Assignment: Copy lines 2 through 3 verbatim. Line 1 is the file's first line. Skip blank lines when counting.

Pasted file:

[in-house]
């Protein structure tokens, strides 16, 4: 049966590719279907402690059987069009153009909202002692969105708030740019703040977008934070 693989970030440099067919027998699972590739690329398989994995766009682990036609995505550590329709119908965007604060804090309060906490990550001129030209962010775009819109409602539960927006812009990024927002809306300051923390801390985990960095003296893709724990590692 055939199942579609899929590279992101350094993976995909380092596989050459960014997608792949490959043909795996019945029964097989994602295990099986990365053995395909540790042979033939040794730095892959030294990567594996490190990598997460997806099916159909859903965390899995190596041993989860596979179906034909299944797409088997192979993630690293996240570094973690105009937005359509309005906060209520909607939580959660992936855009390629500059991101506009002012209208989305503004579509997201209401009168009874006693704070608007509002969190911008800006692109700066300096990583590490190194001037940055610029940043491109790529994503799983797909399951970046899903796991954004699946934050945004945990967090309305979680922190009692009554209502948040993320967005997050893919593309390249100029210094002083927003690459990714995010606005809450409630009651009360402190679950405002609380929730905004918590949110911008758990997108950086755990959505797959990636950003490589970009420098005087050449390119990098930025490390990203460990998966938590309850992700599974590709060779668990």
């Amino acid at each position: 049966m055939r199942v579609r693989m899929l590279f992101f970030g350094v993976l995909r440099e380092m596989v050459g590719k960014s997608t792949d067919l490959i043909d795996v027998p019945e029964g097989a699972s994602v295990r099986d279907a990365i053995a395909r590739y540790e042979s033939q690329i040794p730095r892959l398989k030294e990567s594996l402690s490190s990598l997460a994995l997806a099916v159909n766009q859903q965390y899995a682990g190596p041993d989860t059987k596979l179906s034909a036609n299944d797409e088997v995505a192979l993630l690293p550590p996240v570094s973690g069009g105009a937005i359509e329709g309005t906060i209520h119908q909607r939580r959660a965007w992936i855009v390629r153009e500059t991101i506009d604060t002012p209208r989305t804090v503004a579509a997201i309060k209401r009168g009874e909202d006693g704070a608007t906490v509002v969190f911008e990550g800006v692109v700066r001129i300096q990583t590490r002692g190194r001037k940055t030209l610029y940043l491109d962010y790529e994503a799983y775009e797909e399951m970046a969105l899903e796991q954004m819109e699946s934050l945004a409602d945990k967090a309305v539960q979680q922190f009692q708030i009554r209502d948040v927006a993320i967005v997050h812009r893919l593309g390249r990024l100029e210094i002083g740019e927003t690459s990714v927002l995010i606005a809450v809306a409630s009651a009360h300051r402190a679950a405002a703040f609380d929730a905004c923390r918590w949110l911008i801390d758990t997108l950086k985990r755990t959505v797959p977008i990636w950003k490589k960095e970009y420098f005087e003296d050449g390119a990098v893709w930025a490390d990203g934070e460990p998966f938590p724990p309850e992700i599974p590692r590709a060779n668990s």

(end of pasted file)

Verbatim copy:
């Protein structure tokens, strides 16, 4: 049966590719279907402690059987069009153009909202002692969105708030740019703040977008934070 693989970030440099067919027998699972590739690329398989994995766009682990036609995505550590329709119908965007604060804090309060906490990550001129030209962010775009819109409602539960927006812009990024927002809306300051923390801390985990960095003296893709724990590692 055939199942579609899929590279992101350094993976995909380092596989050459960014997608792949490959043909795996019945029964097989994602295990099986990365053995395909540790042979033939040794730095892959030294990567594996490190990598997460997806099916159909859903965390899995190596041993989860596979179906034909299944797409088997192979993630690293996240570094973690105009937005359509309005906060209520909607939580959660992936855009390629500059991101506009002012209208989305503004579509997201209401009168009874006693704070608007509002969190911008800006692109700066300096990583590490190194001037940055610029940043491109790529994503799983797909399951970046899903796991954004699946934050945004945990967090309305979680922190009692009554209502948040993320967005997050893919593309390249100029210094002083927003690459990714995010606005809450409630009651009360402190679950405002609380929730905004918590949110911008758990997108950086755990959505797959990636950003490589970009420098005087050449390119990098930025490390990203460990998966938590309850992700599974590709060779668990």
């Amino acid at each position: 049966m055939r199942v579609r693989m899929l590279f992101f970030g350094v993976l995909r440099e380092m596989v050459g590719k960014s997608t792949d067919l490959i043909d795996v027998p019945e029964g097989a699972s994602v295990r099986d279907a990365i053995a395909r590739y540790e042979s033939q690329i040794p730095r892959l398989k030294e990567s594996l402690s490190s990598l997460a994995l997806a099916v159909n766009q859903q965390y899995a682990g190596p041993d989860t059987k596979l179906s034909a036609n299944d797409e088997v995505a192979l993630l690293p550590p996240v570094s973690g069009g105009a937005i359509e329709g309005t906060i209520h119908q909607r939580r959660a965007w992936i855009v390629r153009e500059t991101i506009d604060t002012p209208r989305t804090v503004a579509a997201i309060k209401r009168g009874e909202d006693g704070a608007t906490v509002v969190f911008e990550g800006v692109v700066r001129i300096q990583t590490r002692g190194r001037k940055t030209l610029y940043l491109d962010y790529e994503a799983y775009e797909e399951m970046a969105l899903e796991q954004m819109e699946s934050l945004a409602d945990k967090a309305v539960q979680q922190f009692q708030i009554r209502d948040v927006a993320i967005v997050h812009r893919l593309g390249r990024l100029e210094i002083g740019e927003t690459s990714v927002l995010i606005a809450v809306a409630s009651a009360h300051r402190a679950a405002a703040f609380d929730a905004c923390r918590w949110l911008i801390d758990t997108l950086k985990r755990t959505v797959p977008i990636w950003k490589k960095e970009y420098f005087e003296d050449g390119a990098v893709w930025a490390d990203g934070e460990p998966f938590p724990p309850e992700i599974p590692r590709a060779n668990s």